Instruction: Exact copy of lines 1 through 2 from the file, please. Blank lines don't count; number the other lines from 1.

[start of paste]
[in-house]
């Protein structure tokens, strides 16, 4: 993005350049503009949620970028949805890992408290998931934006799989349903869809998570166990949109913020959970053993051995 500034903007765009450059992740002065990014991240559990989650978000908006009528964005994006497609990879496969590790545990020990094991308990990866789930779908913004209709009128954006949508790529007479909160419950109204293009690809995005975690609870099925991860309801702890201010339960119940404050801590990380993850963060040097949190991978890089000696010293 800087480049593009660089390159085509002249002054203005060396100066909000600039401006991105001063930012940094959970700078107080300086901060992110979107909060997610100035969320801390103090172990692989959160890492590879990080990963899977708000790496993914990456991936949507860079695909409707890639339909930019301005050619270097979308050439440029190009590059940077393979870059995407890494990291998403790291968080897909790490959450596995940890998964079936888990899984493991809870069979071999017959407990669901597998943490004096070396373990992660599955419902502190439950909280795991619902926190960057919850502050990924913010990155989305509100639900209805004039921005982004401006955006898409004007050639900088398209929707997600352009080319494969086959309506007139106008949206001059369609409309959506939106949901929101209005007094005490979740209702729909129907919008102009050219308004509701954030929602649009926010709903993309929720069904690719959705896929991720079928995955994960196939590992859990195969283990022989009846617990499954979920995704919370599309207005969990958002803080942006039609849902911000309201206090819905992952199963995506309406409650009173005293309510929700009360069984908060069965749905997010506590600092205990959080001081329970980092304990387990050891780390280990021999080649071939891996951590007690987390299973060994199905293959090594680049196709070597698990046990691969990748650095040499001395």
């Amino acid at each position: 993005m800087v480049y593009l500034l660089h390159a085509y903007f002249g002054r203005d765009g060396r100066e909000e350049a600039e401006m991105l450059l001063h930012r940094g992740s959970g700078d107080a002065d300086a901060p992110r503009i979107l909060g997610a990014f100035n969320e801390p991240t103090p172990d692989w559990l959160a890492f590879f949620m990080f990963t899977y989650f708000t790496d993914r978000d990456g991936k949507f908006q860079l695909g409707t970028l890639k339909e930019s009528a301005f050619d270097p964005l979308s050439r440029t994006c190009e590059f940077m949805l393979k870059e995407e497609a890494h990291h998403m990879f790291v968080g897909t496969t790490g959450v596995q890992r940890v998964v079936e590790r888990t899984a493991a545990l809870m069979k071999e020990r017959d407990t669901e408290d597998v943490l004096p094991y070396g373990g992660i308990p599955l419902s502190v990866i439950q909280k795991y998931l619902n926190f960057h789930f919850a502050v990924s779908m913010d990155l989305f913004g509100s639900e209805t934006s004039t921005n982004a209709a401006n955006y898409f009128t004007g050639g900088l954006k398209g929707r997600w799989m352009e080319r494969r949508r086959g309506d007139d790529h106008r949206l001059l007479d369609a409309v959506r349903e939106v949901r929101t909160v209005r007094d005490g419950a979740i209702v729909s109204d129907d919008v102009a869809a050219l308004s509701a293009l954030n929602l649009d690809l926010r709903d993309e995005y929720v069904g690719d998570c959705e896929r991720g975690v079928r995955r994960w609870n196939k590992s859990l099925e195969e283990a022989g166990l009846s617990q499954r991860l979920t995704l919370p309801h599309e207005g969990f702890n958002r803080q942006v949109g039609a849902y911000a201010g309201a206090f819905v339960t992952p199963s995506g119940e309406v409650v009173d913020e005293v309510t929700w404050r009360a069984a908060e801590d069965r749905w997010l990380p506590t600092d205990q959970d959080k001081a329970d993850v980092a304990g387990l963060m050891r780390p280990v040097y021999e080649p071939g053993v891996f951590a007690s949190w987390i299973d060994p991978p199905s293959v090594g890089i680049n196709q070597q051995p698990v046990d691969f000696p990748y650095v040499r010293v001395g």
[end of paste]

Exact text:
[in-house]
């Protein structure tokens, strides 16, 4: 993005350049503009949620970028949805890992408290998931934006799989349903869809998570166990949109913020959970053993051995 500034903007765009450059992740002065990014991240559990989650978000908006009528964005994006497609990879496969590790545990020990094991308990990866789930779908913004209709009128954006949508790529007479909160419950109204293009690809995005975690609870099925991860309801702890201010339960119940404050801590990380993850963060040097949190991978890089000696010293 800087480049593009660089390159085509002249002054203005060396100066909000600039401006991105001063930012940094959970700078107080300086901060992110979107909060997610100035969320801390103090172990692989959160890492590879990080990963899977708000790496993914990456991936949507860079695909409707890639339909930019301005050619270097979308050439440029190009590059940077393979870059995407890494990291998403790291968080897909790490959450596995940890998964079936888990899984493991809870069979071999017959407990669901597998943490004096070396373990992660599955419902502190439950909280795991619902926190960057919850502050990924913010990155989305509100639900209805004039921005982004401006955006898409004007050639900088398209929707997600352009080319494969086959309506007139106008949206001059369609409309959506939106949901929101209005007094005490979740209702729909129907919008102009050219308004509701954030929602649009926010709903993309929720069904690719959705896929991720079928995955994960196939590992859990195969283990022989009846617990499954979920995704919370599309207005969990958002803080942006039609849902911000309201206090819905992952199963995506309406409650009173005293309510929700009360069984908060069965749905997010506590600092205990959080001081329970980092304990387990050891780390280990021999080649071939891996951590007690987390299973060994199905293959090594680049196709070597698990046990691969990748650095040499001395």